So, on that first day of class, we also discuss the importance of writing, how high school English probably did not adequately prepare them, Aristotle and contemporary rhetoric, and I repeat the words: author, audience, and purpose, until my throat hurts.
Their purpose for writing cannot be because I am making them – they have to strive for something larger, I say. We talk about their audience and how that can change and the influence of their personal experiences on them as an author.
I always tell them they can’t become a worse writer, only better. It’s not possible.
If there is a thesis to that first day it’s they have to write well because they just have to. Their professors, internship supervisors, and prospective employers will all judge them by their command of language. To drive home this point I tell the story of that trucking company in Maine that had to pay out millions, a year or two ago, over a missing Oxford comma.
“How many of you want to get a job? Go to grad school?” I ask. “Do you want to embarrass yourselves in front of your peers, professors, or prospective employers?”
Yet, why don’t we do this for ourselves? Is it ego? Are we too busy? Maybe it’s because the balance is impossible to maintain. We are passionate about our students, we’re hard on them, and we push them. We need to do the same to ourselves.
Every time you sit in front of the computer, whisper, “author, audience, purpose.”
Learning how to write well and how to write effectively is a process. I push my students to reflect on what works for them and what doesn’t, to experiment with where they write, when they write, if they listen to music or not, to inspire themselves however they need to. That’s exactly what we need to do as writers, and we need to do it constantly. For me, I always write in my home office, listening to music. On the wall next to my desk hang shelves, holding photographs, prints, strange objects, notes and files on current projects, presents from former students, some Lego figurines, a Ouija board.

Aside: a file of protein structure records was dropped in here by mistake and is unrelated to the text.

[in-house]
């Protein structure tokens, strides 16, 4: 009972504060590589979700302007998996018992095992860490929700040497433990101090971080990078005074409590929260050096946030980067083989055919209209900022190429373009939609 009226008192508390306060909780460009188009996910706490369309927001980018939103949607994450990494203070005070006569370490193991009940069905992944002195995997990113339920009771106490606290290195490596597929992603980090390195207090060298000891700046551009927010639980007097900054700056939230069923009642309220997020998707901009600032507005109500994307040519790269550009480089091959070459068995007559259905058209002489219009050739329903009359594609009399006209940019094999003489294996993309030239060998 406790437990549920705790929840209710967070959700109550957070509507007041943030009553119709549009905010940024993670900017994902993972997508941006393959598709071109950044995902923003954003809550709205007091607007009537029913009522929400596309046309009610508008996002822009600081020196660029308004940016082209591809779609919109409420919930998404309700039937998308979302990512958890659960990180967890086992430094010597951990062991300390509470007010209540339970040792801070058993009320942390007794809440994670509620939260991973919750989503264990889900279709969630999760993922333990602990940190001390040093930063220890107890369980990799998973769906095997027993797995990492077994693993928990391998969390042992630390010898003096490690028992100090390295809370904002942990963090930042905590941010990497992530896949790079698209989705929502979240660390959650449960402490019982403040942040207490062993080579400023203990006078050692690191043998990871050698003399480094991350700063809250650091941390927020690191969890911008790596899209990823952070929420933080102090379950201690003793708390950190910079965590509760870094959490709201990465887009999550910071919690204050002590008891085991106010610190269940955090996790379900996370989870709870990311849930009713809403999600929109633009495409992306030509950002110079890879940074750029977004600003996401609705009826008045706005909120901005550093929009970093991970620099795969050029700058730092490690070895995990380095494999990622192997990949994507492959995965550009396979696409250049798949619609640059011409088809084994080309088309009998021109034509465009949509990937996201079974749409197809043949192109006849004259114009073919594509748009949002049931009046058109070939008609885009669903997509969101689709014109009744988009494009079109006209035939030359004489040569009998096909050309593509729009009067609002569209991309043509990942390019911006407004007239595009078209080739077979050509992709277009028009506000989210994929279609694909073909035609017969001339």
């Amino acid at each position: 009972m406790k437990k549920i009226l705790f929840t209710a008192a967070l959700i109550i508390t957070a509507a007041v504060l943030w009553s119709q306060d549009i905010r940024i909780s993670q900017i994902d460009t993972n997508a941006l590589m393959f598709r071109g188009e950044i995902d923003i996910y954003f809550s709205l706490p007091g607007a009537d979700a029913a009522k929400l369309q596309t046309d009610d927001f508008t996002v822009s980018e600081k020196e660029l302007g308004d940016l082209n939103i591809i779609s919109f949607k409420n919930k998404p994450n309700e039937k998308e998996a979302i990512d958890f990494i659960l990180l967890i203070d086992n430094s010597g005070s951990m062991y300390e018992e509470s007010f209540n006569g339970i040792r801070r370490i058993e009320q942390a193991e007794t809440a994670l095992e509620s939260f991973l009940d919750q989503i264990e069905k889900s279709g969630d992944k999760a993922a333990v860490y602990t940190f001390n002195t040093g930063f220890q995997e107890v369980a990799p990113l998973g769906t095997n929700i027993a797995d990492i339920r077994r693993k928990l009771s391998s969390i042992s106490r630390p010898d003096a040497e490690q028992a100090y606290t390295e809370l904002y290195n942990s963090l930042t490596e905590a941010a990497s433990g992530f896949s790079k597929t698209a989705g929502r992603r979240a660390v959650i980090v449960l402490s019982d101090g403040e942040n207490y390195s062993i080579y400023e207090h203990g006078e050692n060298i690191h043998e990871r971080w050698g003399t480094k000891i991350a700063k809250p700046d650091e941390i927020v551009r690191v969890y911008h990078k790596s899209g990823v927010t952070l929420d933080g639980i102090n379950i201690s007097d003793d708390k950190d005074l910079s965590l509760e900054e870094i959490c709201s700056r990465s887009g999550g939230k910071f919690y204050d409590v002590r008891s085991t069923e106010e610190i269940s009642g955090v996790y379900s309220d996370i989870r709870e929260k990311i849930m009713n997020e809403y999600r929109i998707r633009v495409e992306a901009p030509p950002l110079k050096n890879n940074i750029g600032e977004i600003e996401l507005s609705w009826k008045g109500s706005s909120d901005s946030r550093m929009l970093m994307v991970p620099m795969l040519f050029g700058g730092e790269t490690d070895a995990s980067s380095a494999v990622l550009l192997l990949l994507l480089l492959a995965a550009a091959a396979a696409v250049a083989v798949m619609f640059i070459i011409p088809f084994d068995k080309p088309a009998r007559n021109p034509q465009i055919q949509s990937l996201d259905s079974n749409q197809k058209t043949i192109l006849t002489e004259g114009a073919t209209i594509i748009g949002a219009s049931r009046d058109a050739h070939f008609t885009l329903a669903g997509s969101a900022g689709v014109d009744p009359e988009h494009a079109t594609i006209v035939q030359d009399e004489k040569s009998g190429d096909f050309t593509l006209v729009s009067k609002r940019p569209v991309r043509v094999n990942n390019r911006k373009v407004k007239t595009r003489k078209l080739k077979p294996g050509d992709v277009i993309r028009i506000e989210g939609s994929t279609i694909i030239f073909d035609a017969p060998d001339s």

Life sometimes forces us to write whenever and wherever we can, but that doesn’t work.
You need to find your place and your process.
While I never necessarily have problems with generating ideas, the issue is when they come to me – always when I’m driving or when I’m in the shower. Neither are convenient, but I have adapted. I use the voice recorder in my car and have a journal in the bathroom.
Possibly the most difficult to overcome is being blocked or stuck. I have tried everything – beer, other creative lubricants, pacing, talking to myself, going for drives, exercise, medication and yoga, and countless others. What works best for me though is to relax and clear my mind – that sounds simple, but it’s not. You must find where you are truly calm and peaceful. Personally, I need to be near water and the woods. There are several hiking trails near my house, but when I am stuck with a piece, I walk one particular trail, listening to the babbling creek and the birds, and then I come to a large rock.
I won’t tell you about that rock, because it’s mine, and that is my secret place. When I am there though, everything seems clearer, all the white nose filtered out.
Find your creek or trail; find your rock.
Writing is an act of self-therapy, self-exorcism even. Just like in the dark ages, it takes experimentation, and fear, and monsters. It’s a personal journey. We encourage our students to do the best they can and to write like their lives depend on it. We must also do the same. Tell yourself your life depends on it.
Author, audience, purpose.